The first prong of the analysis requires a court to examine the substance of the potentially applicable laws in order to determine if an actual conflict exists. Camp Jaycee, 197 N.J. at 143-44 (citing Lebegern v. Forman, 471 F.3d 424, 430 (3d Cir. 2006)). If there is no actual conflict, the analysis ends and the court applies the law of the forum state. See In re Ford Motor Co., 110 F.3d 954, 965 (3d Cir.1997); Rowe v. Hoffman-La Roche, Inc., 189 N.J. 615, 621 (2007). But if a conflict does exist, the court must then determine which jurisdiction has the "most significant relationship" to the claim. Camp Jaycee, 197 N.J. at 136.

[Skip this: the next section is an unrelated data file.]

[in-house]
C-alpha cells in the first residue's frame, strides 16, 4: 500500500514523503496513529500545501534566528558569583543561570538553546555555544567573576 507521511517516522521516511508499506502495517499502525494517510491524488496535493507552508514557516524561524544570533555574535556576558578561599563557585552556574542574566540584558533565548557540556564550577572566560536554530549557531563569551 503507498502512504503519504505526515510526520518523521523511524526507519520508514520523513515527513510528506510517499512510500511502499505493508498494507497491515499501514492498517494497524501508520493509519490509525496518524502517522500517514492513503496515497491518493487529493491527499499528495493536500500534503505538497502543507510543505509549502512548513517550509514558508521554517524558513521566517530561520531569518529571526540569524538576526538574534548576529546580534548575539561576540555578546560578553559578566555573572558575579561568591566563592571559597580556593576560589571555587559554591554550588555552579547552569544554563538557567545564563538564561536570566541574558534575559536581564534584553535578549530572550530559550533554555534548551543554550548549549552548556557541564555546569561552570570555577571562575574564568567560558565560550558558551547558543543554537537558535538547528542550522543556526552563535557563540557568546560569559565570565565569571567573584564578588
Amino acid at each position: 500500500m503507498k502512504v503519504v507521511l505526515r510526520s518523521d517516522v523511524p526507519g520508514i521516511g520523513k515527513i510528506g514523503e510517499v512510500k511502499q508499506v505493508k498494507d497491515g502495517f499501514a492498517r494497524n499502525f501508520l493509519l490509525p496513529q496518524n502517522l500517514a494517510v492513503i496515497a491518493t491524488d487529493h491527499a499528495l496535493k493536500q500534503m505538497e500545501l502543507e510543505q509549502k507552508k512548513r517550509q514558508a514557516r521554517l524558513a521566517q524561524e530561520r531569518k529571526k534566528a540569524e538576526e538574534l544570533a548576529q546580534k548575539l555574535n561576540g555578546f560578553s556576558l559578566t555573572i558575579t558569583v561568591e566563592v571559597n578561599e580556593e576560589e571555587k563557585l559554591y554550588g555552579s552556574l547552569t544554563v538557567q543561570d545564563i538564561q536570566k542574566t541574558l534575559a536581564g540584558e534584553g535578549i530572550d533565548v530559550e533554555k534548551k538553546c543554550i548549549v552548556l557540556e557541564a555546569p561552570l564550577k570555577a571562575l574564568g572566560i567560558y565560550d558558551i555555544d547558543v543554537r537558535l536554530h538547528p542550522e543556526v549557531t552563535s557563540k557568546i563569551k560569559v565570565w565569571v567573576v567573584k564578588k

Defendant argues that California law applies to Plaintiff's consumer fraud and breach of implied warranty claims. Plaintiff, however, relying on Harper v. LG Elecs. United States, Inc. for support, contends that a choice of law determination is not yet ripe for decision because, according to Plaintiff, it requires a fact intensive inquiry that is premature at the motion to dismiss stage. In Harper, the court ruled that the factual record before it was not sufficiently developed to rule on the choice-of-law arguments raised by LG Electronic's motion to dismiss. The Harper court was clear, however, that it was not laying down a blanket rule. See Harper, 595 F. Supp. 2d at 491 ("Some choice of law issues may not require a full factual record and may be amenable to resolution on a motion to dismiss."). Rather, the decision about whether a choiceof-law issue is ripe or premature should be made on a case-by-case basis depending on the facts presented. Indeed, courts, including the Third Circuit, have decided choice-of-law issues on a motion to dismiss when the necessary facts are pled in the complaint. Cooper v. Samsung Elecs. Am., Inc., 374 F. App'x 250, 255 (3d Cir. 2010) (rejecting Plaintiff's argument that it was premature to make a choice-of-law determination at the motion to dismiss stage); Warma Witter Kreisler, Inc. v. Samsung Electronics America, Inc., No. 08-5380, 2010 U.S. Dist. LEXIS 34584, at *10-11 (D.N.J. Apr. 8, 2010); Knox v. Samsung Electronics America, Inc., No. 08-4308, 2009 U.S. Dist. LEXIS 53685, at *11-12 (D.N.J. June 25, 2009).